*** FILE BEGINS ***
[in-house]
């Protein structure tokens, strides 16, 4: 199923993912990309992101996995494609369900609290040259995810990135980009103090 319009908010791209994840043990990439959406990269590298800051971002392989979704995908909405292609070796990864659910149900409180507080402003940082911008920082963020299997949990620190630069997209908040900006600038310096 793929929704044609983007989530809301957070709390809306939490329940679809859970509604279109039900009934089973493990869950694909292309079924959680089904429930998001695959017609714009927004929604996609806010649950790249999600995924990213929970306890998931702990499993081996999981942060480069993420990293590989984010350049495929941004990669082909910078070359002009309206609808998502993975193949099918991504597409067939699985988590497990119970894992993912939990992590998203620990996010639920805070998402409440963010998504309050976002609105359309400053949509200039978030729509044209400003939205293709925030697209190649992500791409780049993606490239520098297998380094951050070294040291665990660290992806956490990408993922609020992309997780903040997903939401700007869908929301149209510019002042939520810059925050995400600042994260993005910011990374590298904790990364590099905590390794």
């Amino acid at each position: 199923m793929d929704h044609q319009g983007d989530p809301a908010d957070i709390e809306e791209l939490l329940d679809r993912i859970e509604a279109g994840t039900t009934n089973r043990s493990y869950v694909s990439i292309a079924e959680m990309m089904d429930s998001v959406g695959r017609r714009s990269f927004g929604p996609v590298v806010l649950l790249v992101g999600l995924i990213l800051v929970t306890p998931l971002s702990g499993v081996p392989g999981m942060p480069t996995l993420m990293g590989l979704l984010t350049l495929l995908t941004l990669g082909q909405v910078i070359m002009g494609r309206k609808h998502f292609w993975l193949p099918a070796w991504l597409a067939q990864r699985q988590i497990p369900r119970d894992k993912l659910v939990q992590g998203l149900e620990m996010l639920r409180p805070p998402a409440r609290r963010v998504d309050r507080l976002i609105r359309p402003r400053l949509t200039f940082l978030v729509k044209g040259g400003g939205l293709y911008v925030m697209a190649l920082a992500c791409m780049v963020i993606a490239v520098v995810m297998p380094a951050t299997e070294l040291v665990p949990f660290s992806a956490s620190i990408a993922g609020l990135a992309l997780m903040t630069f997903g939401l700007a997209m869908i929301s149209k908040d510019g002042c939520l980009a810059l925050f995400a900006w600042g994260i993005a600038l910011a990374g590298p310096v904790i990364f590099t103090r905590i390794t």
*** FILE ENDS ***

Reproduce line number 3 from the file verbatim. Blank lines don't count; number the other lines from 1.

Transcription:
């Amino acid at each position: 199923m793929d929704h044609q319009g983007d989530p809301a908010d957070i709390e809306e791209l939490l329940d679809r993912i859970e509604a279109g994840t039900t009934n089973r043990s493990y869950v694909s990439i292309a079924e959680m990309m089904d429930s998001v959406g695959r017609r714009s990269f927004g929604p996609v590298v806010l649950l790249v992101g999600l995924i990213l800051v929970t306890p998931l971002s702990g499993v081996p392989g999981m942060p480069t996995l993420m990293g590989l979704l984010t350049l495929l995908t941004l990669g082909q909405v910078i070359m002009g494609r309206k609808h998502f292609w993975l193949p099918a070796w991504l597409a067939q990864r699985q988590i497990p369900r119970d894992k993912l659910v939990q992590g998203l149900e620990m996010l639920r409180p805070p998402a409440r609290r963010v998504d309050r507080l976002i609105r359309p402003r400053l949509t200039f940082l978030v729509k044209g040259g400003g939205l293709y911008v925030m697209a190649l920082a992500c791409m780049v963020i993606a490239v520098v995810m297998p380094a951050t299997e070294l040291v665990p949990f660290s992806a956490s620190i990408a993922g609020l990135a992309l997780m903040t630069f997903g939401l700007a997209m869908i929301s149209k908040d510019g002042c939520l980009a810059l925050f995400a900006w600042g994260i993005a600038l910011a990374g590298p310096v904790i990364f590099t103090r905590i390794t």